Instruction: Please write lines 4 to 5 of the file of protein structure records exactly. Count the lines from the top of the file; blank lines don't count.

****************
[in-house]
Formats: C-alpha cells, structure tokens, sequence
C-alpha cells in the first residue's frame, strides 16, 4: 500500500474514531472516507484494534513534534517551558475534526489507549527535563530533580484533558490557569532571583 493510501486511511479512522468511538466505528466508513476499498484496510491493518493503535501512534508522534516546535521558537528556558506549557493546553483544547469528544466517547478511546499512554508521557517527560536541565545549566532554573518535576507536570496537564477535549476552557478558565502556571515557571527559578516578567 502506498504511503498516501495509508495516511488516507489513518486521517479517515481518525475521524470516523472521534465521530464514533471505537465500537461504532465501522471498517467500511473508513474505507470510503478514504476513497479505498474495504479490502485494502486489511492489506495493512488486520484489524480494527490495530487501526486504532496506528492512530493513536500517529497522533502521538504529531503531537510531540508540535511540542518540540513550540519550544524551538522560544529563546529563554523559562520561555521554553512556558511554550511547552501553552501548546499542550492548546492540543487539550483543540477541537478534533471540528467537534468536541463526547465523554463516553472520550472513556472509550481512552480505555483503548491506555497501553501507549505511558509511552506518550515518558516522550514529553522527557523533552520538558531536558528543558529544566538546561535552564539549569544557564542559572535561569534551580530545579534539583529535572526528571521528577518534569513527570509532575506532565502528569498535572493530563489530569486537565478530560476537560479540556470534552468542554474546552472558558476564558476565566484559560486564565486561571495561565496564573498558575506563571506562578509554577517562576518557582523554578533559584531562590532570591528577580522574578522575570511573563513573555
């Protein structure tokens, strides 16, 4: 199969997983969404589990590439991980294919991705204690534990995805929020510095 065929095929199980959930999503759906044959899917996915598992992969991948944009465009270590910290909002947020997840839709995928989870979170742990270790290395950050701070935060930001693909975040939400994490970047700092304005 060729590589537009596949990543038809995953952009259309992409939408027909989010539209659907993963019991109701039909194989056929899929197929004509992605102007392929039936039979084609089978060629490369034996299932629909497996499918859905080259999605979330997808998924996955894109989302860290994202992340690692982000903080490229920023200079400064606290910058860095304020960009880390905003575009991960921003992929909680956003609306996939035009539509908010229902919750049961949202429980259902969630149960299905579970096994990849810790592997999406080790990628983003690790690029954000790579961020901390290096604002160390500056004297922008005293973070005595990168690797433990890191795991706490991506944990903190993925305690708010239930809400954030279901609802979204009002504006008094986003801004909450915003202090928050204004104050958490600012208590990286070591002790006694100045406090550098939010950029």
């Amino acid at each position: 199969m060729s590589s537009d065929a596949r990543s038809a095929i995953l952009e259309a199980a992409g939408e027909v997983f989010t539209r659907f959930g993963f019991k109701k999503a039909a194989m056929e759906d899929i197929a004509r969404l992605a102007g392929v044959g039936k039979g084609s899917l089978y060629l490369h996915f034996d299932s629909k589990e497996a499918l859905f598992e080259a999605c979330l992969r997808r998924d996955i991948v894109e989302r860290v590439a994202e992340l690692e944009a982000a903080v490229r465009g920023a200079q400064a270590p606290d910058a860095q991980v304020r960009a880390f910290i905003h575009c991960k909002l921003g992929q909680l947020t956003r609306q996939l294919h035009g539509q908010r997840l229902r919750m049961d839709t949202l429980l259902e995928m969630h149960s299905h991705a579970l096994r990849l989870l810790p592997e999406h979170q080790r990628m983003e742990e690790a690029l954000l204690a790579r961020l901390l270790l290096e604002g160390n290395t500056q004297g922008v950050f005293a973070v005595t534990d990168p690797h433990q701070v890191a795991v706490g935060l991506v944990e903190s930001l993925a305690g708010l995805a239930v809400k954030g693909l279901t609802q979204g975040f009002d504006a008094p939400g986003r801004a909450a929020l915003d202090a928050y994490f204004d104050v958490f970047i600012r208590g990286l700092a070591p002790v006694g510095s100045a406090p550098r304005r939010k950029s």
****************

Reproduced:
């Protein structure tokens, strides 16, 4: 199969997983969404589990590439991980294919991705204690534990995805929020510095 065929095929199980959930999503759906044959899917996915598992992969991948944009465009270590910290909002947020997840839709995928989870979170742990270790290395950050701070935060930001693909975040939400994490970047700092304005 060729590589537009596949990543038809995953952009259309992409939408027909989010539209659907993963019991109701039909194989056929899929197929004509992605102007392929039936039979084609089978060629490369034996299932629909497996499918859905080259999605979330997808998924996955894109989302860290994202992340690692982000903080490229920023200079400064606290910058860095304020960009880390905003575009991960921003992929909680956003609306996939035009539509908010229902919750049961949202429980259902969630149960299905579970096994990849810790592997999406080790990628983003690790690029954000790579961020901390290096604002160390500056004297922008005293973070005595990168690797433990890191795991706490991506944990903190993925305690708010239930809400954030279901609802979204009002504006008094986003801004909450915003202090928050204004104050958490600012208590990286070591002790006694100045406090550098939010950029």
């Amino acid at each position: 199969m060729s590589s537009d065929a596949r990543s038809a095929i995953l952009e259309a199980a992409g939408e027909v997983f989010t539209r659907f959930g993963f019991k109701k999503a039909a194989m056929e759906d899929i197929a004509r969404l992605a102007g392929v044959g039936k039979g084609s899917l089978y060629l490369h996915f034996d299932s629909k589990e497996a499918l859905f598992e080259a999605c979330l992969r997808r998924d996955i991948v894109e989302r860290v590439a994202e992340l690692e944009a982000a903080v490229r465009g920023a200079q400064a270590p606290d910058a860095q991980v304020r960009a880390f910290i905003h575009c991960k909002l921003g992929q909680l947020t956003r609306q996939l294919h035009g539509q908010r997840l229902r919750m049961d839709t949202l429980l259902e995928m969630h149960s299905h991705a579970l096994r990849l989870l810790p592997e999406h979170q080790r990628m983003e742990e690790a690029l954000l204690a790579r961020l901390l270790l290096e604002g160390n290395t500056q004297g922008v950050f005293a973070v005595t534990d990168p690797h433990q701070v890191a795991v706490g935060l991506v944990e903190s930001l993925a305690g708010l995805a239930v809400k954030g693909l279901t609802q979204g975040f009002d504006a008094p939400g986003r801004a909450a929020l915003d202090a928050y994490f204004d104050v958490f970047i600012r208590g990286l700092a070591p002790v006694g510095s100045a406090p550098r304005r939010k950029s």